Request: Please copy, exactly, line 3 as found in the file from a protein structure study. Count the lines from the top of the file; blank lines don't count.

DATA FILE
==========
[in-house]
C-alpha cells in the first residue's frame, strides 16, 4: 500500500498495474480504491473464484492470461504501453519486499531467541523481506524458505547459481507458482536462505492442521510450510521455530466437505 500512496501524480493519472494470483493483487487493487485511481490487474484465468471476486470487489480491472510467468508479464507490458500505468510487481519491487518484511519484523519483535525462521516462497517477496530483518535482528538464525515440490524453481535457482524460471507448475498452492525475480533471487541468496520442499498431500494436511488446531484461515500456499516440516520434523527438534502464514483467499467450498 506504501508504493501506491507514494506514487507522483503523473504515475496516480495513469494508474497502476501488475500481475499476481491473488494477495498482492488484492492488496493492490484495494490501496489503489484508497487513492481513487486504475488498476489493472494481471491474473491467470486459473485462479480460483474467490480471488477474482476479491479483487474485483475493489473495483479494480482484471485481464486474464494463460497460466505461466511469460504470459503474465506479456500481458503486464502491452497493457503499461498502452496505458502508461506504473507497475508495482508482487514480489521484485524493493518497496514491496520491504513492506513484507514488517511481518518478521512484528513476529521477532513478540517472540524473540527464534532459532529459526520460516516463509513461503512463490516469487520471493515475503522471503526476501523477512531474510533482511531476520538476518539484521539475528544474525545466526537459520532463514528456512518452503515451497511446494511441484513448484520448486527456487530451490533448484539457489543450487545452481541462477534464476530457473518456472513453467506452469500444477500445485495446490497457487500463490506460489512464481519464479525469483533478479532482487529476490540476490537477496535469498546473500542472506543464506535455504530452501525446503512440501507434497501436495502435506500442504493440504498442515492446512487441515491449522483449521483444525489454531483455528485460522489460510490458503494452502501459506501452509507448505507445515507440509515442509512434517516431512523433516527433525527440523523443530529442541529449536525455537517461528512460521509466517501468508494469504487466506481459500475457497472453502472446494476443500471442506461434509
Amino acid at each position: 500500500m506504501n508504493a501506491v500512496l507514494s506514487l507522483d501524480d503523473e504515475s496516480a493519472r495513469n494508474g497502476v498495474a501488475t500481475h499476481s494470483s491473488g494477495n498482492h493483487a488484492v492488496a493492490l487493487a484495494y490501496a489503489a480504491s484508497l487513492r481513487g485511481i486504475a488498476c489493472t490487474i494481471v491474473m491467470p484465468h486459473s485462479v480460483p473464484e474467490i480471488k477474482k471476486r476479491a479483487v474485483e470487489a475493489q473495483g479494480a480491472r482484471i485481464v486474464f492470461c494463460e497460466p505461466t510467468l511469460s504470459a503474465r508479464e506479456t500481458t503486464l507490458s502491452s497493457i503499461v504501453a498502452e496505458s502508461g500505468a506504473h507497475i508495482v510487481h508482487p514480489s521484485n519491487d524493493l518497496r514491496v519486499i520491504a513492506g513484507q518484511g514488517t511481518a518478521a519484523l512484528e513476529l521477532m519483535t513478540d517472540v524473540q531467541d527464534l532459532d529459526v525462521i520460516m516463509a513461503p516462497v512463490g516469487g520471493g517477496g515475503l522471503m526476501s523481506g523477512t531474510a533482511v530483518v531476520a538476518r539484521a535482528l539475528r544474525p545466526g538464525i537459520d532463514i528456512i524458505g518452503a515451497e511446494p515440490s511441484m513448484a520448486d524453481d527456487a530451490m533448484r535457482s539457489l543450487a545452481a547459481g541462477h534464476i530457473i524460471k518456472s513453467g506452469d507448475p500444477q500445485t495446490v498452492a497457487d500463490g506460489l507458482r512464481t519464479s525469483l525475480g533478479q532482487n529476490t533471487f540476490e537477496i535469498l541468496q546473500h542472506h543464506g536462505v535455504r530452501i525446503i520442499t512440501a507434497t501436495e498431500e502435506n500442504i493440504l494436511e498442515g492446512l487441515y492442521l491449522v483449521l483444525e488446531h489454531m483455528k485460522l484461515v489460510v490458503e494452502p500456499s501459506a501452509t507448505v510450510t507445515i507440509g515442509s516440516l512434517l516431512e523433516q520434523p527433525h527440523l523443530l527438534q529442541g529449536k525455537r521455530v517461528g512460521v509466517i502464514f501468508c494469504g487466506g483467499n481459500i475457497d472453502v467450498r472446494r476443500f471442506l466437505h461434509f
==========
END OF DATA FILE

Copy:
Amino acid at each position: 500500500m506504501n508504493a501506491v500512496l507514494s506514487l507522483d501524480d503523473e504515475s496516480a493519472r495513469n494508474g497502476v498495474a501488475t500481475h499476481s494470483s491473488g494477495n498482492h493483487a488484492v492488496a493492490l487493487a484495494y490501496a489503489a480504491s484508497l487513492r481513487g485511481i486504475a488498476c489493472t490487474i494481471v491474473m491467470p484465468h486459473s485462479v480460483p473464484e474467490i480471488k477474482k471476486r476479491a479483487v474485483e470487489a475493489q473495483g479494480a480491472r482484471i485481464v486474464f492470461c494463460e497460466p505461466t510467468l511469460s504470459a503474465r508479464e506479456t500481458t503486464l507490458s502491452s497493457i503499461v504501453a498502452e496505458s502508461g500505468a506504473h507497475i508495482v510487481h508482487p514480489s521484485n519491487d524493493l518497496r514491496v519486499i520491504a513492506g513484507q518484511g514488517t511481518a518478521a519484523l512484528e513476529l521477532m519483535t513478540d517472540v524473540q531467541d527464534l532459532d529459526v525462521i520460516m516463509a513461503p516462497v512463490g516469487g520471493g517477496g515475503l522471503m526476501s523481506g523477512t531474510a533482511v530483518v531476520a538476518r539484521a535482528l539475528r544474525p545466526g538464525i537459520d532463514i528456512i524458505g518452503a515451497e511446494p515440490s511441484m513448484a520448486d524453481d527456487a530451490m533448484r535457482s539457489l543450487a545452481a547459481g541462477h534464476i530457473i524460471k518456472s513453467g506452469d507448475p500444477q500445485t495446490v498452492a497457487d500463490g506460489l507458482r512464481t519464479s525469483l525475480g533478479q532482487n529476490t533471487f540476490e537477496i535469498l541468496q546473500h542472506h543464506g536462505v535455504r530452501i525446503i520442499t512440501a507434497t501436495e498431500e502435506n500442504i493440504l494436511e498442515g492446512l487441515y492442521l491449522v483449521l483444525e488446531h489454531m483455528k485460522l484461515v489460510v490458503e494452502p500456499s501459506a501452509t507448505v510450510t507445515i507440509g515442509s516440516l512434517l516431512e523433516q520434523p527433525h527440523l523443530l527438534q529442541g529449536k525455537r521455530v517461528g512460521v509466517i502464514f501468508c494469504g487466506g483467499n481459500i475457497d472453502v467450498r472446494r476443500f471442506l466437505h461434509f